Increasing breast milk

How does milk production work?

As early as the third month of pregnancy, your breasts start to prepare for breastfeeding, developing the glandular tissue needed to produce milk and increasing the number of milk ducts in your breasts. By the end of the second trimester, your (amazing) body is capable of breastfeeding. But the changes don’t stop there.

Once your baby is born, a hormone called prolactin cues milk production, and another hormone, oxytocin, causes tiny muscle cells in the breasts to contract, pushing milk out. As your baby nurses, your prolactin levels increase and more milk is produced, in a continuing cycle of supply and demand: Baby drains milk from your breasts (demand), breasts respond by producing more milk (supply).

What causes low milk supply?

It’s not always clear what causes low milk supply. While breast milk production is influenced by the cycle of supply and demand, researchers still have a long way to go in understanding all the factors that may influence or hinder breast milk production. That said, ensuring adequate demand is a good place to start. Common “demand” culprits include:

  • Supplementing. If you've added formula to the menu, your baby may take less milk from your breasts, which in turn could cause your breasts to produce less milk.
  • Infrequent feedings. Stretching out the time between meals (to four hours, for instance) may be easier on a new mom, but it can mean your breasts won't be stimulated often enough to produce an adequate amount of milk. If your baby is a good sleeper, for example, it’s good for getting enough shut-eye, but not so good for keeping your supply up.
  • Short feedings. If you cut nursing sessions short (five minutes on each breast, for example), this not only won't help your baby get nutritious hind milk, but your breasts won't be sufficiently drained. And without sufficient emptying, they won't be stimulated to produce more.
  • Pacifiers. For some (but not all) babies, time spent sucking on a pacifier means less time or inclination for suckling on the breast. Less suckling can mean less milk production.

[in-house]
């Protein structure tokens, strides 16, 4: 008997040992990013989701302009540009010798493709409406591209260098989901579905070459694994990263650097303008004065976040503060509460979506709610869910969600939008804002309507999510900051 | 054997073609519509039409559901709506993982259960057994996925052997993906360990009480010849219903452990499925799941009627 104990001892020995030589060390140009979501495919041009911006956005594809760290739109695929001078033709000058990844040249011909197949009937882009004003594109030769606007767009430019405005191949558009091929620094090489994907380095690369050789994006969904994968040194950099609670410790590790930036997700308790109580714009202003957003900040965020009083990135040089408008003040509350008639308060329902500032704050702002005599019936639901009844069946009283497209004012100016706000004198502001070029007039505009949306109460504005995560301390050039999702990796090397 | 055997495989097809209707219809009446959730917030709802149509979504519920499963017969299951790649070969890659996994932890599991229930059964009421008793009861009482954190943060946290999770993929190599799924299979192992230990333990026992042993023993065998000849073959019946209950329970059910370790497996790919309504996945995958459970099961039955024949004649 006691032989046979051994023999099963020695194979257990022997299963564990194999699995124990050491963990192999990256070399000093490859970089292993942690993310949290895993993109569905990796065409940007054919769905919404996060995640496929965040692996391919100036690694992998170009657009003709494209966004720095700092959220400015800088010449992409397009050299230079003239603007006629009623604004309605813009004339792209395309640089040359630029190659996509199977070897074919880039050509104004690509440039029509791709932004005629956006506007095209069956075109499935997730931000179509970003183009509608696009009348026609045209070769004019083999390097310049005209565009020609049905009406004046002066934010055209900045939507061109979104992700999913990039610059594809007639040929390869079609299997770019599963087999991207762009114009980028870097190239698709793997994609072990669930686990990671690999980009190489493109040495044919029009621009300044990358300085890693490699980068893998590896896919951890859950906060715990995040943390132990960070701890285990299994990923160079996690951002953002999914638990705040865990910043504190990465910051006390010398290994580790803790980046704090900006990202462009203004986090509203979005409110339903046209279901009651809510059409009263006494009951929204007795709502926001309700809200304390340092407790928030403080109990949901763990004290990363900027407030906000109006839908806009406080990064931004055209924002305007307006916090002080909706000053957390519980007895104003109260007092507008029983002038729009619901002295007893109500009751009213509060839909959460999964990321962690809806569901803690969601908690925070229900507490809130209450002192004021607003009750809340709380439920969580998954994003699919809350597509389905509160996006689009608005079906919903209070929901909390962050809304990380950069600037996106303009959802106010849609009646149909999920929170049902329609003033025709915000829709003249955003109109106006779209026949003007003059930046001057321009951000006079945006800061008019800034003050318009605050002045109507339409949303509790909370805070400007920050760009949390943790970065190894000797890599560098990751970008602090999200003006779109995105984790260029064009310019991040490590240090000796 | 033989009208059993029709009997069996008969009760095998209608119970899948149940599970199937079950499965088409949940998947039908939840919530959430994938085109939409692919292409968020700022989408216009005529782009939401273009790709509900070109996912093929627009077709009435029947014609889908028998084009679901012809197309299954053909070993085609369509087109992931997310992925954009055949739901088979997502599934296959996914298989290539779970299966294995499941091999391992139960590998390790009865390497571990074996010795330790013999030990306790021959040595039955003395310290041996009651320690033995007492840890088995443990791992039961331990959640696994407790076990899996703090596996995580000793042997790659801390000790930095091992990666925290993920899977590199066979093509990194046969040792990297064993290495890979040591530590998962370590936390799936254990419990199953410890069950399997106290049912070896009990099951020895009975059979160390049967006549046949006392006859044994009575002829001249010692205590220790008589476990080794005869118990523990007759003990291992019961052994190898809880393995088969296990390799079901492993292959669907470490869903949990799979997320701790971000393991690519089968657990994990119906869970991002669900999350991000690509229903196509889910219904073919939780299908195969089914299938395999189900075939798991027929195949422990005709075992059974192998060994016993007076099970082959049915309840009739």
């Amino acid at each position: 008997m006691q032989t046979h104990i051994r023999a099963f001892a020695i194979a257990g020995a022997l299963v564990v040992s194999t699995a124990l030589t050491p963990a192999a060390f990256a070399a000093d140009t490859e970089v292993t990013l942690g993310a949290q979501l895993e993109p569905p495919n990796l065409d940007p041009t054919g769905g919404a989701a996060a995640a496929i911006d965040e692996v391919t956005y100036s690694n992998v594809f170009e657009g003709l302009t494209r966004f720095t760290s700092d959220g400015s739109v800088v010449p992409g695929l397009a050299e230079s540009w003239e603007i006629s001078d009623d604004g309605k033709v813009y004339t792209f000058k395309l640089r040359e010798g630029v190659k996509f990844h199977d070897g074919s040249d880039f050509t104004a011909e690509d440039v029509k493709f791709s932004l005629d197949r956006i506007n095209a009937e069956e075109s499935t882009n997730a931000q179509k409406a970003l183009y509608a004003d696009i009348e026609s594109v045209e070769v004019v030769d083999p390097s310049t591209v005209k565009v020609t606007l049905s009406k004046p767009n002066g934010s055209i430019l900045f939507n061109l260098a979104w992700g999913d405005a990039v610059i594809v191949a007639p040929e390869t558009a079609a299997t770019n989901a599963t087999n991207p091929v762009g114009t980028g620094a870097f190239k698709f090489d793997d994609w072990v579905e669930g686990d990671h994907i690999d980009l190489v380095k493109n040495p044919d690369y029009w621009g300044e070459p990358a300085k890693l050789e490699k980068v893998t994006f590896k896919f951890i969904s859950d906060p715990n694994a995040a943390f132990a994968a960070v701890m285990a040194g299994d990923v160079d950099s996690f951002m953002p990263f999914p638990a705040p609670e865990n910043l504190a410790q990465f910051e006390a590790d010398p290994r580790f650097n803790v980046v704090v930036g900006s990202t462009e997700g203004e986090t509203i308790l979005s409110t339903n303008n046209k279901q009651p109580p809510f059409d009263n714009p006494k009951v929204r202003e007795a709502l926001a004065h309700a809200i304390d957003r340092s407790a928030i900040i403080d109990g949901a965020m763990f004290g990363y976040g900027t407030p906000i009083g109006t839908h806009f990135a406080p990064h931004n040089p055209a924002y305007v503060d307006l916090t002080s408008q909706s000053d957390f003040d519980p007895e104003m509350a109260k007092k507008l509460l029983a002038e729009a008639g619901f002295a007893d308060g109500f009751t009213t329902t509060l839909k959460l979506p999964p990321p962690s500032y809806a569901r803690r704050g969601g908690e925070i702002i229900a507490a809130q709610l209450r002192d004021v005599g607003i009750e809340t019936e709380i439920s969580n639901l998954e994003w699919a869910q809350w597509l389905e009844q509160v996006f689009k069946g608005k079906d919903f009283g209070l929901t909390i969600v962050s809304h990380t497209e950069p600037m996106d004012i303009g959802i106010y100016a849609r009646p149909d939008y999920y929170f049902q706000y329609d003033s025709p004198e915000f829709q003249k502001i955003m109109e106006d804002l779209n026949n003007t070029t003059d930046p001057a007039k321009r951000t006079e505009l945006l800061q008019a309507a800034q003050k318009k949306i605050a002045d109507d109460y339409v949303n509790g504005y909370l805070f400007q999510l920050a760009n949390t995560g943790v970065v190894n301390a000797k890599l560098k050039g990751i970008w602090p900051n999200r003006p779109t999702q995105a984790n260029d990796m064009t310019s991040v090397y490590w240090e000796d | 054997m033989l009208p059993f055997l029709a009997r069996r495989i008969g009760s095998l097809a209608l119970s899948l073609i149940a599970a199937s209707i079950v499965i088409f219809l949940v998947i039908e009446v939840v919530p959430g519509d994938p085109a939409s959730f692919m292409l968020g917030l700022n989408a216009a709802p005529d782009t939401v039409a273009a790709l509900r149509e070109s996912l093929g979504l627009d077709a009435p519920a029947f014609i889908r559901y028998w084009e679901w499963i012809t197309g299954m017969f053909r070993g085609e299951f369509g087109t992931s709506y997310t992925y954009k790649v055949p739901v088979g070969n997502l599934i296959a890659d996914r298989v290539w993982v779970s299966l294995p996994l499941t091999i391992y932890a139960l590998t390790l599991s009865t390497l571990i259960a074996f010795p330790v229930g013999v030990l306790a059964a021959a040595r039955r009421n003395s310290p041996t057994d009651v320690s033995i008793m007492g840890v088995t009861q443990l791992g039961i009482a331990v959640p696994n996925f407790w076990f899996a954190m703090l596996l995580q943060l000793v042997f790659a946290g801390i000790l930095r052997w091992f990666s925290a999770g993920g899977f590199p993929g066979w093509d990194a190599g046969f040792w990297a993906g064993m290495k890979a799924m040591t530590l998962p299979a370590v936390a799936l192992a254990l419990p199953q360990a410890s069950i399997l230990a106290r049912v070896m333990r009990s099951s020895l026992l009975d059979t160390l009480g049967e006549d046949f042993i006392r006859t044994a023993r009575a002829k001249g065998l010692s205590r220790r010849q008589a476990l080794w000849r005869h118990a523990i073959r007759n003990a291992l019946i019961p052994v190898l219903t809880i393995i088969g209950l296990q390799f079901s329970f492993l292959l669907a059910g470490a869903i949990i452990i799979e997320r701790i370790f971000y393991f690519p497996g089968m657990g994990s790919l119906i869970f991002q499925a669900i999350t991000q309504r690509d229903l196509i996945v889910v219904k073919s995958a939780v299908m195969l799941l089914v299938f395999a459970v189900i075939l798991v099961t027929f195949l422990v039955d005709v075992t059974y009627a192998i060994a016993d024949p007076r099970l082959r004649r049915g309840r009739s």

What to do about low milk supply

Talk to your health care provider, pediatrician or lactation specialist as soon as possible if you are concerned that you’re not producing enough milk, or if your baby’s weight gain is slower than expected. While not all cases of low milk supply are caused exclusively by demand issues, that may be the case for you. If so, there are steps you can take that can increase your milk supply.

Some herbal remedies may help with increasing breast milk
Fenugreek plant Vitex tree Stinging nettle plant
90 capsules
Fenugreek seeds  
60 capsules
90 capsules
Stinging nettle
(Withania somnifera)
(Astragalus membranaceus)
(Bacopa monnieri)
(Arctium lappa)
*Black Cohosh
(Cimicifuga racemosa)
(Focus vesiculosus)
*Celery seeds
(Apium graviolens)
*Chanca piedra
(Phyllanthus niruri)
*Ceylon cinnamon
(Cinnamomum zeylanicum)
*Cat's claw
(Uncaria tomentosa)
*Dandelion root
(Taraxacum officinale)
(Trigonella foenum graecum)
*Ginkgo biloba
(Ginkgo biloba)
*Horse chestnut
(Aesculus hippocastanum)
*Hawthorn berry
(Crateagus oxicanthus)
*Horny goat weed
(Epimedium sagittatum)
*Juniper berry
(Juniperus communis)
*Milk thistle
(Sylibum marianum)
(Lepidium meyenii)
*Red clover
(Trifolium pratense)
*American Skullcap
(Scutellaria lateriflora)
*Saw palmetto
(Serenoa repens/serrulata)
*Stinging nettle
(Urtica dioica)
*St John's wort
(Hypericum perforatum)
(Smilax aristolochiifolia)
*Schizandra berry
(Schisandra chinensis)
(Agnus castus)
*Valerian root
(Valeriana officinalis)
*White willow
(Salix alba)
(Achillea millefolium)
*Lion's mane
(Hericium erinaceous
(Lentinula edodes